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Know Your... Leather Types, Treatments, Care

Searching for a luxury look that only gets better with age?

Real leather furniture offers instant heirloom appeal, superior resiliency and, as a natural material, will mature over time to develop a gorgeous patina that reflects its unique character and soft, lived-in texture.

We are always on the hunt for superior quality leather goods and would like to share this leather guide to help you find the perfect leather pieces to fit your lifestyle.


Full-Grain Leather


As natural as it gets; thick, durable full-grain leather is made from the top portion of the hide and retains all original markings and texture for an authentic, one-of-a-kind look.

Top-Grain Leather


Also sourced from the top portion of the hide, top-grain leather is thick and durable but is enhanced with a surface treatment to lightly smooth the natural texture and prepare the hide for better dye absorption.

These leathers are also often treated to an embossing process to give the hide a more consistent texture, commonly referred to as corrected-grain leather.

Split-Grain Leather


Sourced from the underside of the hide, split-grain leather is often treated and embossed to match the color and look of top-grain leather.

This leather grade is often utilized to upholster the lesser-used areas of a furniture piece, such as the outer arms or back panels, as a cost-effective way to give a consistent allover look.


Full Aniline Treatments

These treatments use a clear vegetable dye that embraces the natural color and character of the original leather. They are most commonly used on premium quality leathers to allow the unique scars, color variations and graining in the hide to shine. The leather enhances with age, developing a lived-in patina and coloring completely unique to that piece.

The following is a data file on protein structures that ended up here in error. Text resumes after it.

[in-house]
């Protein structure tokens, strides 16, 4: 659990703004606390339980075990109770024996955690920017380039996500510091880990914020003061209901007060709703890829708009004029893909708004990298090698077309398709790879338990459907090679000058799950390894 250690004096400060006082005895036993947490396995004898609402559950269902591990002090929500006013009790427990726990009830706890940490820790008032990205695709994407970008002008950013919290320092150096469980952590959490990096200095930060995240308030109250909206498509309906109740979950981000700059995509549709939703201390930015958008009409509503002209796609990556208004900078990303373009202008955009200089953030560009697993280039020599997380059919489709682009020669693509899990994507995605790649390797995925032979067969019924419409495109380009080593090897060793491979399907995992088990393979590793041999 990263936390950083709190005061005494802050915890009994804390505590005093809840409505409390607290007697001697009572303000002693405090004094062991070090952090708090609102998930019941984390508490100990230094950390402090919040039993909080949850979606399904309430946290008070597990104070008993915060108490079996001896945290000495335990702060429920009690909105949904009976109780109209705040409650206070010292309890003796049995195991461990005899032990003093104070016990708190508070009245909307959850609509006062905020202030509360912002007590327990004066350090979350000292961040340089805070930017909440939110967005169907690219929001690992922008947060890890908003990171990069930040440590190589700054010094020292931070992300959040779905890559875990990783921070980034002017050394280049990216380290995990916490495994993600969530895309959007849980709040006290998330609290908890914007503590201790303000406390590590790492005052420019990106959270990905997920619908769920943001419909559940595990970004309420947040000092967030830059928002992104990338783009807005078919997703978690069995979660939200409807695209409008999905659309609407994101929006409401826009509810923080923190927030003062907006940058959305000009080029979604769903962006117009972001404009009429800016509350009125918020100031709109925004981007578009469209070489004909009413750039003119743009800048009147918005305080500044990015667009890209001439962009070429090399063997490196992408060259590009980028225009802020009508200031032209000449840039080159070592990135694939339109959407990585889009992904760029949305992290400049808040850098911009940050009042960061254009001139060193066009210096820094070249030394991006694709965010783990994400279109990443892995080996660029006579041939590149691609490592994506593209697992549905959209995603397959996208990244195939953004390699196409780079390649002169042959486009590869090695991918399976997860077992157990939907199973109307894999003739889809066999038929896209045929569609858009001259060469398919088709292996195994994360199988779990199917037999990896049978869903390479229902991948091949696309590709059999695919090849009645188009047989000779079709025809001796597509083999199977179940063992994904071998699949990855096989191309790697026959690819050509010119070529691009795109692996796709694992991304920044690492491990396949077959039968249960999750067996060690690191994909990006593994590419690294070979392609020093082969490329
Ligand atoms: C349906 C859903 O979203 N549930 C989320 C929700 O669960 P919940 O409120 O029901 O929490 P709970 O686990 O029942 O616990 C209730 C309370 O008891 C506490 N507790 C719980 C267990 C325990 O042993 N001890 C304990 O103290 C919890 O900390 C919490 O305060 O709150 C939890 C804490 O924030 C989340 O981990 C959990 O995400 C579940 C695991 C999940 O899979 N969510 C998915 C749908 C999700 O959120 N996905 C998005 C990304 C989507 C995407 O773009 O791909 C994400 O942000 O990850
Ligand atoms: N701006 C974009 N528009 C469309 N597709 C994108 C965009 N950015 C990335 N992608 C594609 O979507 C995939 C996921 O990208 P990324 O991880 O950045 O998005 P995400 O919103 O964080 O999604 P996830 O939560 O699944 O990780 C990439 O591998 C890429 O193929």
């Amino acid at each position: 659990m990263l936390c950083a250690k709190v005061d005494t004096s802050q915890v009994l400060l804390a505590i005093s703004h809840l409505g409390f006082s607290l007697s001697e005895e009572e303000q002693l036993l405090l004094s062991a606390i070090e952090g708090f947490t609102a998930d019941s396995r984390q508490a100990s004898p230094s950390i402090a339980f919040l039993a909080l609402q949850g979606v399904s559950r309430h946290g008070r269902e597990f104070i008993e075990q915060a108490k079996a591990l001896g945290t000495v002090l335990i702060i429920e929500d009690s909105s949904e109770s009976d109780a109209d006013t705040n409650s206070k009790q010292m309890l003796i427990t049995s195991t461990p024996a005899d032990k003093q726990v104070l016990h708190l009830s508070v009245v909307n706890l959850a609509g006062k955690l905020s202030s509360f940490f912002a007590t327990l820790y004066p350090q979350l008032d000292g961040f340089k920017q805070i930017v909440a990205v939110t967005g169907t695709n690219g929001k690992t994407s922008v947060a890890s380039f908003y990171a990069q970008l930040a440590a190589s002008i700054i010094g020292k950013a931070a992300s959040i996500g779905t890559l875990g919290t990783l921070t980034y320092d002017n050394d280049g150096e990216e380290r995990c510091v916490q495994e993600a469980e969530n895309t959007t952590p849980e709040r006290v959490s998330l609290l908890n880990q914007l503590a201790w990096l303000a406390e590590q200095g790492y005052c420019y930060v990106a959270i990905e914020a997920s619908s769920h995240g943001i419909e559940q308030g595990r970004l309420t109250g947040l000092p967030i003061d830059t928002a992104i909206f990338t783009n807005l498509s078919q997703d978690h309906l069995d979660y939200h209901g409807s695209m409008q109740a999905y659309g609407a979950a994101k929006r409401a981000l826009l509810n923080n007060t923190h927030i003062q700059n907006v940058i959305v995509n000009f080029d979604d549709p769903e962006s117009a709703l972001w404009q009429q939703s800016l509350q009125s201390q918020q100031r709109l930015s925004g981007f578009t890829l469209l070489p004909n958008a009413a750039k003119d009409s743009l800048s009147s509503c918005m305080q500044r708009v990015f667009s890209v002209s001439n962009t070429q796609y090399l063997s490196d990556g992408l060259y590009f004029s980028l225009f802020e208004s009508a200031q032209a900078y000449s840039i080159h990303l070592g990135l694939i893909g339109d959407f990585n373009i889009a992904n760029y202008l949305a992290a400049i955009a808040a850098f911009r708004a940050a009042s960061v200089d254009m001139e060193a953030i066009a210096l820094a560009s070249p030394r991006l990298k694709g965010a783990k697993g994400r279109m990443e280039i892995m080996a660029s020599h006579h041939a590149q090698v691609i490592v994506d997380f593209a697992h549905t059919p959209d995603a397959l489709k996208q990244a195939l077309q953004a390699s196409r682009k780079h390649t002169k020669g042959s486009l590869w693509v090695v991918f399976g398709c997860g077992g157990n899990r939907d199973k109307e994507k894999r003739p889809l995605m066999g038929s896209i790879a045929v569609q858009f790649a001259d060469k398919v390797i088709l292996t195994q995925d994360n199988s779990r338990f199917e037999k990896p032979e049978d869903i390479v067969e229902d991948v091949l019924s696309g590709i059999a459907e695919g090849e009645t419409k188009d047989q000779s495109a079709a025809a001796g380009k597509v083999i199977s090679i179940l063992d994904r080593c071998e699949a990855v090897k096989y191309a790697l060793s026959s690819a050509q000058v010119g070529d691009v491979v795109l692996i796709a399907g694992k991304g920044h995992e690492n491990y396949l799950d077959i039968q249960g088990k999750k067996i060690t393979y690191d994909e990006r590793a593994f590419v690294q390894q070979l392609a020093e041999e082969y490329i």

Top-Grain Leather

Semi-Aniline Treatments

These treatments contain a light protective coating and a small amount of pigment for more consistent coloration throughout the hide. This allows for a wider color selection. Imperfections and character are still visible and a lighter patina will develop over time, giving your piece one-of-a-kind character with greater peace of mind against everyday wear.

Top-Grain Leather


Full-Grain Leather


Split-grain leather that has been buffed to reveal a supremely soft surface feel.

Top-Grain Leather


Top-grain leather that has been buffed to remove the surface layer to create a velvety-soft feel

Split-Grain Leather


A pattern that can be applied to leather by submitting it to extreme pressure under a embossing press. This is used to imitate a consistent texture or to apply a distinct design such as an alligator or stingray-inspired pattern.

Split-Grain Leather

Hair on Hide

Leather hides with hair still attached. They are often treated to enhance the natural hair or simulate a wide range of colors.


Premium quality leather goods require regular cleaning and maintenance in order to extend their lifespan and preserve the natural beauty and texture. These are some recommended best practices for keeping your leather furniture healthy and clean:

Aging leather furniture shows character.

Understand Aging

As a natural product, full, top-grain and split-grain leathers will reflect your everyday use, and small scratches, scuffs and scarring will darken into a luxurious patina with rich character that builds slowly with age.

Over the years this furniture piece will look very different than when it was first purchased – and that is a beautiful thing!

Avoid putting leather furniture in direct sunlight.

Dust-Free & Darkness

Constant exposure to dust and direct sunlight can dry out your leather, causing it to lose its soft texture, fade in color and eventually crack.

Avoid positioning your furniture in direct light if possible, and if not, be sure to throw a blanket or cover over the piece when not in use to help protect it.

Dust periodically with a dry cloth to keep dust particles from being absorbed into the surface.

Avoid using harsh materials or chemicals on your leather furniture.

Conservative Cleanings

If an accident happens on your leather furniture, keep calm and be patient. Avoid using abrasive techniques, materials or chemicals and understand that the stain will eventually be absorbed into the hide, adding to the lived-in look and patina of the piece.

Contain the stain as quickly as possible and blot up any excess liquid or material with a damp cloth A simple solution of water and dish soap works best for spot cleanings

If using a leather conditioner, we recommend seeking the advice of a professional or to test a small section with your conditioner of choice prior to allover application.

Leather Test